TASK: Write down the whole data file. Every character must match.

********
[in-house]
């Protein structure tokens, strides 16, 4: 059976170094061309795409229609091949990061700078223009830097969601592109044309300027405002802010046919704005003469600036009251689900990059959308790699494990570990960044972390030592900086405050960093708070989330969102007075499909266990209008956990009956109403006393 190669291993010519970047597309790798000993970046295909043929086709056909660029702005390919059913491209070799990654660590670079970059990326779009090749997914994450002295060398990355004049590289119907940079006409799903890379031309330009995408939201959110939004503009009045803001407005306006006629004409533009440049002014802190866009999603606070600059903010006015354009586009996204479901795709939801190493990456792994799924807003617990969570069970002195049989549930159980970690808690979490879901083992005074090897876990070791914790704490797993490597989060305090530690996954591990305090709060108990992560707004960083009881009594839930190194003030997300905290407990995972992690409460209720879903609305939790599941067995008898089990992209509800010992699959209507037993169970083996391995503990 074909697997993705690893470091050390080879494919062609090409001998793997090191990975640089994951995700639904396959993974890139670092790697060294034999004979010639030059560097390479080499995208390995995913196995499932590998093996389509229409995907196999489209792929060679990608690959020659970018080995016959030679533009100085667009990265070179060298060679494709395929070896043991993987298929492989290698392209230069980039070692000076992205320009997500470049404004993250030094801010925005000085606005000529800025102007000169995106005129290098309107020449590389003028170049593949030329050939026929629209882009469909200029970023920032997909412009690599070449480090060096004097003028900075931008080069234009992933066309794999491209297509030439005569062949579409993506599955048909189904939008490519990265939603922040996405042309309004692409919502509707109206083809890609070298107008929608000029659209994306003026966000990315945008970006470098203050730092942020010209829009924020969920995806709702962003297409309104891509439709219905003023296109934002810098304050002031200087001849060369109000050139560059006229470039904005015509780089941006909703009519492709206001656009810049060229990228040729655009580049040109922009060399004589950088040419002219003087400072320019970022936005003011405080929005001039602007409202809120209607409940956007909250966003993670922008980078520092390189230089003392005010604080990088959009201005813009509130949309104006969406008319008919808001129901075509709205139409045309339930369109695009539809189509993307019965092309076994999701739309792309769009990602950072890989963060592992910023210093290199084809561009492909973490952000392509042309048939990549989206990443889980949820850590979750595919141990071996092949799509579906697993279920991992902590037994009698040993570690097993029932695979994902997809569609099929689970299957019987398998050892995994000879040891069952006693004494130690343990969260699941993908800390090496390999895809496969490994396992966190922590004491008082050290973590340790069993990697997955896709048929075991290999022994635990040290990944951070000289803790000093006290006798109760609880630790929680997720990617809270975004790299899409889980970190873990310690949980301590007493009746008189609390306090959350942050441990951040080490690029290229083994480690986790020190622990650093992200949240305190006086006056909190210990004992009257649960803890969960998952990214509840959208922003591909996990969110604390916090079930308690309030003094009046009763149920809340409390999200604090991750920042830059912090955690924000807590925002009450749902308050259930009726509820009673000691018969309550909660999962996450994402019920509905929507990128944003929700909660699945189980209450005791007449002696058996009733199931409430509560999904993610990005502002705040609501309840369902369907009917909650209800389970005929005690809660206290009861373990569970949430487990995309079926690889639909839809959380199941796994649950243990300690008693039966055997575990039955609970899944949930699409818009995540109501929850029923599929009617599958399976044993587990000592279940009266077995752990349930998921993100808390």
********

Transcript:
[in-house]
């Protein structure tokens, strides 16, 4: 059976170094061309795409229609091949990061700078223009830097969601592109044309300027405002802010046919704005003469600036009251689900990059959308790699494990570990960044972390030592900086405050960093708070989330969102007075499909266990209008956990009956109403006393 190669291993010519970047597309790798000993970046295909043929086709056909660029702005390919059913491209070799990654660590670079970059990326779009090749997914994450002295060398990355004049590289119907940079006409799903890379031309330009995408939201959110939004503009009045803001407005306006006629004409533009440049002014802190866009999603606070600059903010006015354009586009996204479901795709939801190493990456792994799924807003617990969570069970002195049989549930159980970690808690979490879901083992005074090897876990070791914790704490797993490597989060305090530690996954591990305090709060108990992560707004960083009881009594839930190194003030997300905290407990995972992690409460209720879903609305939790599941067995008898089990992209509800010992699959209507037993169970083996391995503990 074909697997993705690893470091050390080879494919062609090409001998793997090191990975640089994951995700639904396959993974890139670092790697060294034999004979010639030059560097390479080499995208390995995913196995499932590998093996389509229409995907196999489209792929060679990608690959020659970018080995016959030679533009100085667009990265070179060298060679494709395929070896043991993987298929492989290698392209230069980039070692000076992205320009997500470049404004993250030094801010925005000085606005000529800025102007000169995106005129290098309107020449590389003028170049593949030329050939026929629209882009469909200029970023920032997909412009690599070449480090060096004097003028900075931008080069234009992933066309794999491209297509030439005569062949579409993506599955048909189904939008490519990265939603922040996405042309309004692409919502509707109206083809890609070298107008929608000029659209994306003026966000990315945008970006470098203050730092942020010209829009924020969920995806709702962003297409309104891509439709219905003023296109934002810098304050002031200087001849060369109000050139560059006229470039904005015509780089941006909703009519492709206001656009810049060229990228040729655009580049040109922009060399004589950088040419002219003087400072320019970022936005003011405080929005001039602007409202809120209607409940956007909250966003993670922008980078520092390189230089003392005010604080990088959009201005813009509130949309104006969406008319008919808001129901075509709205139409045309339930369109695009539809189509993307019965092309076994999701739309792309769009990602950072890989963060592992910023210093290199084809561009492909973490952000392509042309048939990549989206990443889980949820850590979750595919141990071996092949799509579906697993279920991992902590037994009698040993570690097993029932695979994902997809569609099929689970299957019987398998050892995994000879040891069952006693004494130690343990969260699941993908800390090496390999895809496969490994396992966190922590004491008082050290973590340790069993990697997955896709048929075991290999022994635990040290990944951070000289803790000093006290006798109760609880630790929680997720990617809270975004790299899409889980970190873990310690949980301590007493009746008189609390306090959350942050441990951040080490690029290229083994480690986790020190622990650093992200949240305190006086006056909190210990004992009257649960803890969960998952990214509840959208922003591909996990969110604390916090079930308690309030003094009046009763149920809340409390999200604090991750920042830059912090955690924000807590925002009450749902308050259930009726509820009673000691018969309550909660999962996450994402019920509905929507990128944003929700909660699945189980209450005791007449002696058996009733199931409430509560999904993610990005502002705040609501309840369902369907009917909650209800389970005929005690809660206290009861373990569970949430487990995309079926690889639909839809959380199941796994649950243990300690008693039966055997575990039955609970899944949930699409818009995540109501929850029923599929009617599958399976044993587990000592279940009266077995752990349930998921993100808390």